An Article In Meteorite-Times Magazine
by Paul Harris

Ivory Coast Tektites And Source, Bosumtwi Crater


42.9 Gram Specimen from The Darryl Futrell Collection Of Tektites
Now owned by The Meteorite Exchange, Inc.

Ivory Coast tektites were discovered in 1934 in the West African French Colony near the city of Ouellé.  These tektites were found by the Buoulé who mined the placers for gold.  Ivory Coast tektites belong to the Ivory Coast Strewn field.  There are only four known strewn fields out of all the impact events on Earth.  Ivory Coast tektites have been recovered as spashforms and microtektites.  There have been no layered (Muong Nong) type or ablated specimens found which May correspond to the fact that the source crater, Bosumtwi Crater, has the smallest diameter of any of the tektite producing impact craters.

Strewn Field Source Crater Diameter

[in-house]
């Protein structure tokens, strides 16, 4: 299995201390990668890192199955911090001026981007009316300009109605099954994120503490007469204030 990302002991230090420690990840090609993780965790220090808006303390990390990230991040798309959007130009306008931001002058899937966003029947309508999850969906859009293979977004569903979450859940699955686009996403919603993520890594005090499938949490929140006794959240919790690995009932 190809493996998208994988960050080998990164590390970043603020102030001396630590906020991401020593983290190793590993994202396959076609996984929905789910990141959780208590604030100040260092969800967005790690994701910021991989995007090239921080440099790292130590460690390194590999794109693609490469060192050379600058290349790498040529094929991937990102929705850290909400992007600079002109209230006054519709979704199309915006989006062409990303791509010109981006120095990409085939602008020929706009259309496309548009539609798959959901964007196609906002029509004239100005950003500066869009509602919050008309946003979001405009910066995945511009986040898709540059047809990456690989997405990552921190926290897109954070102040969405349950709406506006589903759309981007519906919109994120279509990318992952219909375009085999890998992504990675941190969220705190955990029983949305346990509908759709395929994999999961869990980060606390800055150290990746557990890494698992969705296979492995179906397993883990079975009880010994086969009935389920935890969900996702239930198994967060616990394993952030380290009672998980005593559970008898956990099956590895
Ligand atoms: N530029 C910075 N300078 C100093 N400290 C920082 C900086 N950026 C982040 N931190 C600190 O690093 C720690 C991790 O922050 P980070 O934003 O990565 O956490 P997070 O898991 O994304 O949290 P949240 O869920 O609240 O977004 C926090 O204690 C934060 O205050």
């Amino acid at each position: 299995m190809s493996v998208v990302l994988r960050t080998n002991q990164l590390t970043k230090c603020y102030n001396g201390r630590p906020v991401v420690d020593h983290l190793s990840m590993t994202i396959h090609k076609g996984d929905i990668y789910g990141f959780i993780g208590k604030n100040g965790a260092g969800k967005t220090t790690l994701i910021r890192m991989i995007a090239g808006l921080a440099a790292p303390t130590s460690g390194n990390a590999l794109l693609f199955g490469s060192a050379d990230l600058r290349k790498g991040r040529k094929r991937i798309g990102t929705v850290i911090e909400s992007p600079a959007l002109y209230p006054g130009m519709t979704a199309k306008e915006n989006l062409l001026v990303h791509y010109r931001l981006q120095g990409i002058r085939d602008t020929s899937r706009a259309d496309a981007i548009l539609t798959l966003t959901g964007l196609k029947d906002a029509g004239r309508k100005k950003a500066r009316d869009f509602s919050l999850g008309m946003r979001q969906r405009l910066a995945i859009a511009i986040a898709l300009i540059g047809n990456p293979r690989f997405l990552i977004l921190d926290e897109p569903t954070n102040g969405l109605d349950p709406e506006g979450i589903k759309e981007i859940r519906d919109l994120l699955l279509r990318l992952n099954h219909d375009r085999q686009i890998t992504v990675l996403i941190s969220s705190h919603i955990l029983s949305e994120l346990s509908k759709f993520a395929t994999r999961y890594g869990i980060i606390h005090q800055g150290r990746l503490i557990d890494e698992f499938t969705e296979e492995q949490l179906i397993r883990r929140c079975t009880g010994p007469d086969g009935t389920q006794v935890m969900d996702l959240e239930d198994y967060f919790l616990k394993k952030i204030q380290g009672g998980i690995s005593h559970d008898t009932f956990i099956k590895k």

of Crater
Muong
Nong-Type
Splash Forms Ablated Microtektites
Ivory Coast Bosumtwi Crater 10.5 km   X   X
Moldavite Nordlinger Ries 24 km X X    
North American Chesapeake Bay 90km X X X X
Australasian ? ? X X X X

Both the K-Ar and Fission track analyses of Ivory Coast tektites, Ivory Coast microtektites, and Bosumtwi Glass correspond to an age of approximately 1.3 million years old.   Ivory Coast tektites are very rare.  The largest recorded specimen is 79 grams.  There are probably only a few hundred Ivory Coast tektites in public and private collections.

Bosumtwi Crater is a well preserved impact crater and the source crater for the Ivory Coast tektites.  The crater is located about 30 km south of Kumasi in Ghana.  The center of the crater is filled by Lake Bosumtwi. The depth of the lake is approximately 80 meters.


Bosumtwi Crater - Space Shuttle Photograph Courtesy NASA
Latitude N 6° 30' Longitude W 1° 25' - Diameter 10.5 km